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Just had a thought: How much energy could be saved if everyone got up at sunrise? Perhaps it would have a counteractive effect somehow but my thought is that if you're up less during hours that it's dark you wouldn't need to have your lights on during those hours.

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    Maybe it would make more difference if we all went to bed at sunset! – andy256 May 19 '15 at 3:19
  • Yeah, how many people these days get up long before sunrise? – Earthliŋ May 19 '15 at 11:33
  • How many people would use significantly less lighting if they get up at sunrise? I don't get a lot of light in my home's north-facing windows, so I use the lights even when I get up well after sunrise. Not that lighting is a big consumer of electricity, my lights are mostly 11W LED's, so if have 5 lamps on for 4 hours a day to make up for getting up before sunrise, that's 20KWh/year, about .8% of my total household power usage. – Johnny May 19 '15 at 20:14
  • Difficult to say as it so much depend on the activities an individual performs. Maybe we even experience a rebound effect of people getting up earlier but sleeping less and spending the time on consumption of energy and materials (food, goods, services)? – orschiro May 20 '15 at 9:10
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    Much of renewable energy (hydropower, wind power) is generated without paying attention to the time of day, so sustainability-wise any Watt that you can use in the early morning so that you don't have to use it during peak time is a way to reduce the load on peak time electricity, which is often generated with fossil fuels. (This only applies to areas, where the electricity grid contains some "renewable electricity".) – Earthliŋ May 28 '15 at 20:27
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The best analogy for this is the use of daylight savings time, where in effect people wake up one hour early than they usually do.

A study by the US Department of Transport in 1975 (see page 4 of the website),

showed that Daylight Saving Time trims the entire country's electricity usage by a small but significant amount, about one percent each day, because less electricity is used for lighting and appliances.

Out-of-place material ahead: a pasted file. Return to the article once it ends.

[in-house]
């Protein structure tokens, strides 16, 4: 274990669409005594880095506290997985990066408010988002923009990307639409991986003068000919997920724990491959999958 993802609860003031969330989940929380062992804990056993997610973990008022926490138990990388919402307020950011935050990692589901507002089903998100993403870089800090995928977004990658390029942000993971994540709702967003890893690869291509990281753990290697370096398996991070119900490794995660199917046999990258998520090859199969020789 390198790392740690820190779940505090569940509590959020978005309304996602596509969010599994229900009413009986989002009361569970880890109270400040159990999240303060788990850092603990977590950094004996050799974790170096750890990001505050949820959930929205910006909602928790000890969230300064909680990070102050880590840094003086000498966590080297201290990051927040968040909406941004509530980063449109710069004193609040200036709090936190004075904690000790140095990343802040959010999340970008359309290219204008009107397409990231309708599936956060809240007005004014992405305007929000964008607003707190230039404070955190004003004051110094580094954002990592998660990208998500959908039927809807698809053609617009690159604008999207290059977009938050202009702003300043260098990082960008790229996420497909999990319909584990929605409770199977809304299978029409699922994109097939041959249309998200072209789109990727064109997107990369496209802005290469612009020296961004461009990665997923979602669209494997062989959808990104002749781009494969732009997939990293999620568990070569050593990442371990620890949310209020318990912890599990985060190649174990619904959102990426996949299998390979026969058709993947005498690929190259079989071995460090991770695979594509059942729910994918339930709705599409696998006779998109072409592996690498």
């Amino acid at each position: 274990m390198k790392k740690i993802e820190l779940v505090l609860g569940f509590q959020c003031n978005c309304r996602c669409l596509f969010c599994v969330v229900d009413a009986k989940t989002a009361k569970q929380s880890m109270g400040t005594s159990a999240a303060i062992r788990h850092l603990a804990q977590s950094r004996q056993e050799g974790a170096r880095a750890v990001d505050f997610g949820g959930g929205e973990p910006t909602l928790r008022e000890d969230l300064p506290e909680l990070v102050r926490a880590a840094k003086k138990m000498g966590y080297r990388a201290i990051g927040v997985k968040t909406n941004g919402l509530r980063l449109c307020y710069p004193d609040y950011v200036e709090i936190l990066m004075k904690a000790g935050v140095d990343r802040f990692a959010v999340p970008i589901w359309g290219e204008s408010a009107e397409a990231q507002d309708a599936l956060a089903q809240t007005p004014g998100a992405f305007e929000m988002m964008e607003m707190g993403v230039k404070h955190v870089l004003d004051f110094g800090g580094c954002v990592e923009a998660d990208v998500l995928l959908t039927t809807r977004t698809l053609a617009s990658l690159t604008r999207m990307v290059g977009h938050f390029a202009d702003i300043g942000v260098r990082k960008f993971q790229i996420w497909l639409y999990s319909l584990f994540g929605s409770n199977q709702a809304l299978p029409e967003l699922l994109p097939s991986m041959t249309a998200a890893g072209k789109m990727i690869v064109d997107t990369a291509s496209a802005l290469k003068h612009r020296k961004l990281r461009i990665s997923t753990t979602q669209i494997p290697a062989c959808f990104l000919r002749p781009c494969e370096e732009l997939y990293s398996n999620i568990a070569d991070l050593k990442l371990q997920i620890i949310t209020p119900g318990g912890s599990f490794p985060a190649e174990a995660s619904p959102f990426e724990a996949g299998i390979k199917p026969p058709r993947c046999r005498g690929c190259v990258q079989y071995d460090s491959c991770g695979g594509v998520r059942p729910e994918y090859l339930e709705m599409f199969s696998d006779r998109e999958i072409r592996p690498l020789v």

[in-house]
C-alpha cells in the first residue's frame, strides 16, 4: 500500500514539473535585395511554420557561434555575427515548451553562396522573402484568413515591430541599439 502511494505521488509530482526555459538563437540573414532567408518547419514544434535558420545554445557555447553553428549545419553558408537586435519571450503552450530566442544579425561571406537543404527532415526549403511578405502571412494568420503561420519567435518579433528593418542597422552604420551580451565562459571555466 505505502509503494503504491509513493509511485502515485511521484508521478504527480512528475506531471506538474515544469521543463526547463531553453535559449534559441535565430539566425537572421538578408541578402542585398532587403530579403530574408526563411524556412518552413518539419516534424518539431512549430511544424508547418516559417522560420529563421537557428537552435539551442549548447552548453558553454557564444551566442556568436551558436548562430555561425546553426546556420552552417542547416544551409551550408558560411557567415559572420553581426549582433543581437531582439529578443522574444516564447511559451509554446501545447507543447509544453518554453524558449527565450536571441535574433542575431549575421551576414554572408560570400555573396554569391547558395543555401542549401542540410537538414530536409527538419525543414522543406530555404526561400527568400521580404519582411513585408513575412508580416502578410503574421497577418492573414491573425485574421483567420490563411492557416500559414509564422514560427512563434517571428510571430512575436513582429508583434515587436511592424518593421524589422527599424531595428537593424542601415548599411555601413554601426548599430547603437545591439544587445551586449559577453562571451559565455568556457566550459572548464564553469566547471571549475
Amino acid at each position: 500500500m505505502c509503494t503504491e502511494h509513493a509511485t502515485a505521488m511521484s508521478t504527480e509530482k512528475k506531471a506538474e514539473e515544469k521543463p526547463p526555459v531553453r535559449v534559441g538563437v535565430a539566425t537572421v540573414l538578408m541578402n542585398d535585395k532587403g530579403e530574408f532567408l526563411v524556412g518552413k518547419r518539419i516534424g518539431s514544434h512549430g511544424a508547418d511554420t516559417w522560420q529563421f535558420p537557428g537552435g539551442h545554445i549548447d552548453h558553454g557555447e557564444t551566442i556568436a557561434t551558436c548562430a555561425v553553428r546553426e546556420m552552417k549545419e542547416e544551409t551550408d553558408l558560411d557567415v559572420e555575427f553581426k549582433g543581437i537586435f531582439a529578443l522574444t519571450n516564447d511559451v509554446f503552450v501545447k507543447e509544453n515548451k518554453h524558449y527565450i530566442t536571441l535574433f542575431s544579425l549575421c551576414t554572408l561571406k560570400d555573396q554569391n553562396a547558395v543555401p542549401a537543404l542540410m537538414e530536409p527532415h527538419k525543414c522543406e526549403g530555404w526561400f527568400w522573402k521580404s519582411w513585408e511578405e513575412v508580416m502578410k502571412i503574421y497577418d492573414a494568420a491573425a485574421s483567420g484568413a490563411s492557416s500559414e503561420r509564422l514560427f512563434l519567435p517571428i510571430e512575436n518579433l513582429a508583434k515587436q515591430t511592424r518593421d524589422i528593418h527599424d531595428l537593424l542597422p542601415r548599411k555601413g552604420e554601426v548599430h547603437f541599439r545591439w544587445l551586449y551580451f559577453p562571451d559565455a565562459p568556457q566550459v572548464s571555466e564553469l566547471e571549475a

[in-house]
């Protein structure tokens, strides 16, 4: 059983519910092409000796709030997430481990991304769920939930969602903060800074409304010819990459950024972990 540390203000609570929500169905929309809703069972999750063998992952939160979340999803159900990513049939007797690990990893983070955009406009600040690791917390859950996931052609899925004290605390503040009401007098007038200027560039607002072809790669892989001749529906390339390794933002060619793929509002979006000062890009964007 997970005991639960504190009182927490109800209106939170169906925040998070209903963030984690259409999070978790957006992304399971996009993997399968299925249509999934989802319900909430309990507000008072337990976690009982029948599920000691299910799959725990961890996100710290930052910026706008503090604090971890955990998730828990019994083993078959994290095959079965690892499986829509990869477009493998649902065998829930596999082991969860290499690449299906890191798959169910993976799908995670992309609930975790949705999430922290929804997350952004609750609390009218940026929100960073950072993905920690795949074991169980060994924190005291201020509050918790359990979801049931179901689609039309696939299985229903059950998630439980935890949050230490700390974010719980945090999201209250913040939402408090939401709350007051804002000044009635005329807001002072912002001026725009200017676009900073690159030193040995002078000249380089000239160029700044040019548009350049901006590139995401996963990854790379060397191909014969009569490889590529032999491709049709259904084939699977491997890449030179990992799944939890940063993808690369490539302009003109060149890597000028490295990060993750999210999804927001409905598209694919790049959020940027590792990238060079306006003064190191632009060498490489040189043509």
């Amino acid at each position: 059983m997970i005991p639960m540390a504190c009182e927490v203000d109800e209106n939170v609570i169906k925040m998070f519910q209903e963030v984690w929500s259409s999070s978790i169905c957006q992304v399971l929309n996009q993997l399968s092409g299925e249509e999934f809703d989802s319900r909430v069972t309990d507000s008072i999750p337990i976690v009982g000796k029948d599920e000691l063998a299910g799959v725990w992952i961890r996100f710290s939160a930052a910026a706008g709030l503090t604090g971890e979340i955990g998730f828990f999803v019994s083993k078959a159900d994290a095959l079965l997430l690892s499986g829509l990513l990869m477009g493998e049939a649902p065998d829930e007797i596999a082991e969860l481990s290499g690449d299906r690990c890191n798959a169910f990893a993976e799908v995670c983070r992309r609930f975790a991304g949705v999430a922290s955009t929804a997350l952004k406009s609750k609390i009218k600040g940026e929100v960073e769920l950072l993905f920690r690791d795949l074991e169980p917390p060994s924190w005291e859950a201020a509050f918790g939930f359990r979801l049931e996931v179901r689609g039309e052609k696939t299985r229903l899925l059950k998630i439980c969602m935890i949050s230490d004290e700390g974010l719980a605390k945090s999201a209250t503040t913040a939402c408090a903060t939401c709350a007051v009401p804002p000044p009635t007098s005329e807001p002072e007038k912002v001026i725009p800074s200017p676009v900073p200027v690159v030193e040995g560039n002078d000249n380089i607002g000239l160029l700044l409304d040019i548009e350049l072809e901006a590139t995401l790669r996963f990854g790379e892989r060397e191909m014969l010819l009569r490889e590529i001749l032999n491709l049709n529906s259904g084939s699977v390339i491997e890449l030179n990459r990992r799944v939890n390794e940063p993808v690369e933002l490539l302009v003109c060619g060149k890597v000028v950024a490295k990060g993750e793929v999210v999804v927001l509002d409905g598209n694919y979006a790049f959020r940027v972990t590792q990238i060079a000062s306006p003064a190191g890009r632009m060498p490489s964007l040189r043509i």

Although a 1976 report by the National Bureau of Standards disputed the 1975 U.S. Department of Transportation study, and found that DST-related energy savings were insignificant.

A more recent report, referenced by the California Energy Commission states,

The study concluded that both Winter Daylight Saving Time and Summer-season Double Daylight SavingTime (DDST) would probably save marginal amounts of electricity - around 3,400 megawatt-hours (MWh) a day in winter (one-half of one percent of winter electricity use - 0.5%) and around 1,500 MWh a day during the summer season (one-fifth of one percent of summer-season use - 0.20%).

So the energy savings would be small.


Edit: Additional data on potential energy usage & savings from Daylight Savings

Thanks for @Stempie for the additional data.

According to the Initiative Neue Marktwirtschaft (Initiative New Market Economy) [German language], by way of example, in 2010 Germany used 600 - 650 TWh of electricity.

An average nuclear plant produces about 1.4 - 1.5 GW, which is 11 TWh/year. An over average bituminous coal plant produces about 1.7 - 2 GW, 12 - 14 TWh/year.

So this means, 0.5% of the total German energy consumption in 2010 was about 3 TWh was slightly more than a quarter the output of either a large coal plant or a nuclear plant.

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    If you would add the math from my answer, I'd delete mine and would call youes "perfect answer" ;-) – Sempie Jun 29 '15 at 11:11

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